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The Entire Short Works of George Meredith
by George Meredith
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Farina promised, in the face of all, he would proclaim and witness to his victory on Drachenfels.

'That I may not be ranked an impostor!' continued the Monk. 'And how great must be the virtue of them that encounter that dark spirit! Valour availeth nought. But if virtue be not in' ye, soon will ye be puffed to bursting with that devil's poison, self-incense. Surely, my son, thou art faithful; and for this service I can reward thee. Follow me yet again.'

On the road they met Gottlieb Groschen, hastening to the camp. Dismay rumpled the old merchant's honest jowl. Farina drew rein before him.

'Your daughter is safe, worthy Master Groschen,' said he.

'Safe?' cried Gottlieb; 'where is she, my Grete?'

Farina briefly explained. Gottlieb spread out his arms, and was going to thank the youth. He saw Father Gregory, and his whole frame narrowed with disgust.

'Are you in company with that pestilent animal, that curse of Cologne!'

'The good Monk—,' said Farina.

'You are leagued with him, then, sirrah! Expect no thanks from me. Cologne, I say, is cursed! Meddling wretches! could ye not leave Satan alone? He hurt us not. We were free of him. Cologne, I say, is cursed! The enemy of mankind is brought by you to be the deadly foe of Cologne.'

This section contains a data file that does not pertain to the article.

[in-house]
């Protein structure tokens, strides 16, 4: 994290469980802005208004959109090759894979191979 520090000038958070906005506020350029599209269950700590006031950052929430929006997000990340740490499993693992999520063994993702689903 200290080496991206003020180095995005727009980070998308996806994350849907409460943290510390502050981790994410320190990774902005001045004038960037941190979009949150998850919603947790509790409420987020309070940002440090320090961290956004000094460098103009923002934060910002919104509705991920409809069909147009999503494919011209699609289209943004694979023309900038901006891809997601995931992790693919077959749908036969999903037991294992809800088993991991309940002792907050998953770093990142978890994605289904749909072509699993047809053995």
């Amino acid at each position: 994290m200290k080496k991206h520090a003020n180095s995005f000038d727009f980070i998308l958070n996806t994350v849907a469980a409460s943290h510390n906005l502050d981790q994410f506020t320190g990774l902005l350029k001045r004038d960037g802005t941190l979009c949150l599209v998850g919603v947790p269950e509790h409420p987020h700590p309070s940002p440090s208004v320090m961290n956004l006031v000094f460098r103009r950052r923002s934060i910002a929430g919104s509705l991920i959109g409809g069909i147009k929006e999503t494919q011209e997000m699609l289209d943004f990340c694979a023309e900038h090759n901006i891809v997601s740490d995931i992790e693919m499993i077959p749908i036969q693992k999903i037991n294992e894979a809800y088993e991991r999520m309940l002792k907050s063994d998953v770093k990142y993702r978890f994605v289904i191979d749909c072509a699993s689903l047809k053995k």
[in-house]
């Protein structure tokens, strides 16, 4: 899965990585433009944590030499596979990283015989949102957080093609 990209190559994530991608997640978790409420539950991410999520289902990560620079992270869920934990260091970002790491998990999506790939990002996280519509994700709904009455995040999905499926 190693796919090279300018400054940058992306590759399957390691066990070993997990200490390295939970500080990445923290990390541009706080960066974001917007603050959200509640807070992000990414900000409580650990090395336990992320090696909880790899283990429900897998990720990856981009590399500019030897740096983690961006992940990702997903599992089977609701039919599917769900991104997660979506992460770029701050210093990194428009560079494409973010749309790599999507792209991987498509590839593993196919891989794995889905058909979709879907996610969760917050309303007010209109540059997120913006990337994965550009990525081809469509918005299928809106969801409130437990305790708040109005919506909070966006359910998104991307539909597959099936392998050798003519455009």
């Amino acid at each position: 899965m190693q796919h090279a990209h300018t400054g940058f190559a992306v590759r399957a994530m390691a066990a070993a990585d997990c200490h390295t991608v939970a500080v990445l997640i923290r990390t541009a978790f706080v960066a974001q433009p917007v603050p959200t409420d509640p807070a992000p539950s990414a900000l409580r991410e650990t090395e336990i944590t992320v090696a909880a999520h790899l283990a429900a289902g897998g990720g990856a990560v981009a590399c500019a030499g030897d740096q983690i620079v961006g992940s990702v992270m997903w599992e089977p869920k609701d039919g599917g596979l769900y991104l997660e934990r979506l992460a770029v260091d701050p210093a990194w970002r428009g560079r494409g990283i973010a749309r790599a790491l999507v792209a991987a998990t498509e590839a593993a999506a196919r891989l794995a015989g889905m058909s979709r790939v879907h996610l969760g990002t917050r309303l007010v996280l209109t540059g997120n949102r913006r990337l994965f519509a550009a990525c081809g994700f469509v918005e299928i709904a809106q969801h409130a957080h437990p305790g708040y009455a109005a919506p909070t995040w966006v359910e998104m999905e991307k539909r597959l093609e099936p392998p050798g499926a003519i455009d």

So saying, Gottlieb departed.

'Seest thou, my son,' quoth the Monk, 'they reason not!'

Farina was dejected. Willingly would he, for his part, have left the soul of Evil a loose rover for the sake of some brighter horizon to his hope.

No twinge of remorse accompanied Gottlieb. The Kaiser had allotted him an encampment and a guard of honour for his household while the foulness raged, and there Gottlieb welcomed back Margarita and Aunt Lisbeth on the noon after his meeting with Farina. The White Rose had rested at Laach, and was blooming again. She and the Goshawk came trotting in advance of the Club through the woods of Laach, startling the deer with laughter, and sending the hare with her ears laid back all across country. In vain Dietrich menaced Guy with the terrors of the Club: Aunt Lisbeth begged of Margarita not to leave her with the footmen in vain. The joyous couple galloped over the country, and sprang the ditches, and leapt the dykes, up and down the banks, glad as morning hawks, entering Andernach at a round pace; where they rested at a hostel as capable of producing good Rhine and Mosel wine then as now. Here they had mid-day's meal laid out in the garden for the angry Club, and somewhat appeased them on their arrival with bumpers of the best Scharzhofberger. After a refreshing halt, three boats were hired. On their passage to the river, they encountered a procession of monks headed by the Archbishop of Andernach, bearing a small figure of Christ carved in blackthorn and varnished: said to work miracles, and a present to the good town from two Hungarian pilgrims.